I knew Phaye when she was a teenager; I was as young as six or seven when we met. Her hair was styled in a thick, curly afro and she wore boyfriend jeans before they were called boyfriend jeans. On her neck was a small colony of black moles that she never bemoaned or even acknowledged and somehow I knew, even as a child, that I would’ve let those moles dictate my self-worth, that I would’ve felt ugly and terrible seeing them in the mirror every day, and so the way she wordlessly wore them made her god-like and beautiful in my small brown eyes. Phaye was one of my after-school counselors at the YMCA, one of the only who didn’t tease me for my white otherness. During our free hours she would teach the girls how to stepdance and even though I was clumsy and uncoordinated and sticking out, she remained patient until I could nail the routines, fit in. She was always diplomatic; speaking quietly and lovingly and like every wrongdoing on this earth could be solved with the right amount of patience. She was too wise and too good for 16. Someone took a photograph of Phaye with three boys, all posed and staged in a cabin somewhere; the crisp of their outfits blinding against the wood. Phaye wore her boyfriend jeans and a cropped white tank top and I think an American flag as a bandana, at the very least the bandana was red, white, and blue. Everyone in the photo looked like America. Phaye let a peace sign play on her fingers. I didn’t know the boys in the photo but I stole it from its owner because Phaye looked just like Lauryn Hill except accessible, attainable.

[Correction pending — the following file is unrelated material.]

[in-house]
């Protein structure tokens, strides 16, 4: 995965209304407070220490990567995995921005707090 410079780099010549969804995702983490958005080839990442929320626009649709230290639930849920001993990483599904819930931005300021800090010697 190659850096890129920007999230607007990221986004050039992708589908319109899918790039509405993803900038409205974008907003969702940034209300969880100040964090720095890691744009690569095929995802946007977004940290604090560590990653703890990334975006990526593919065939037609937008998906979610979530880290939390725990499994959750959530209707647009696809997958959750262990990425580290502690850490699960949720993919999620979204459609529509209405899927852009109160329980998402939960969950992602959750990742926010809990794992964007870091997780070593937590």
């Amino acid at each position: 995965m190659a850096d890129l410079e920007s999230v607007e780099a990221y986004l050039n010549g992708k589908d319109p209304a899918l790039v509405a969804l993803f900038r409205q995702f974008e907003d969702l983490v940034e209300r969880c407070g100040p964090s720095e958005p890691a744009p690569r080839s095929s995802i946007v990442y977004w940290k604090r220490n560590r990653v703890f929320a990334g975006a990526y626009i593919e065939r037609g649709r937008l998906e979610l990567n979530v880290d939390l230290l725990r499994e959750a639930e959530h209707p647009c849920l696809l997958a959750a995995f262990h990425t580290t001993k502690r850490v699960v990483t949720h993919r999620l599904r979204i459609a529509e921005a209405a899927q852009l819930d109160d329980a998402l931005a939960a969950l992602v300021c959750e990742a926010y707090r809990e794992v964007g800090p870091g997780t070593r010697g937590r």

Another one of my counselors was Jamal, a teddy bear of a man. Not fat, but tall and wide, brawny perhaps. Jamal was not like Phaye; he spoke softly like her but he made sure I felt as gawky and different as I was. Jamal was the catalyst for the first time I shaved my legs, the first time I realized I needed deodorant. He used to call me Michael Jackson because I was pale and skinny and wore my hair in long, black banana curls. And then one day, he told me I looked like Mariah Carey and I balled up my fists and hit him in his hollow chest, I think I might’ve started crying, maybe. He laughed, “What? That’s good! That’s a good thing!” But I didn’t know who Mariah Carey was yet, and I figured she looked even worse than Michael Jackson; I figured this Mariah Carey thing was an insult. That Christmas, the Christmas of 1995, my parents bought me the Daydream album. It was the first CD that was all my own. I saw the name splayed across the top of the album, and then the photograph — cream-pale and soft and almond-eyed Mariah Carey — and I realized Jamal had been truthful, had been nice. I felt pretty and fooled and flattered and silly; I don’t know if there’s one word for all of that.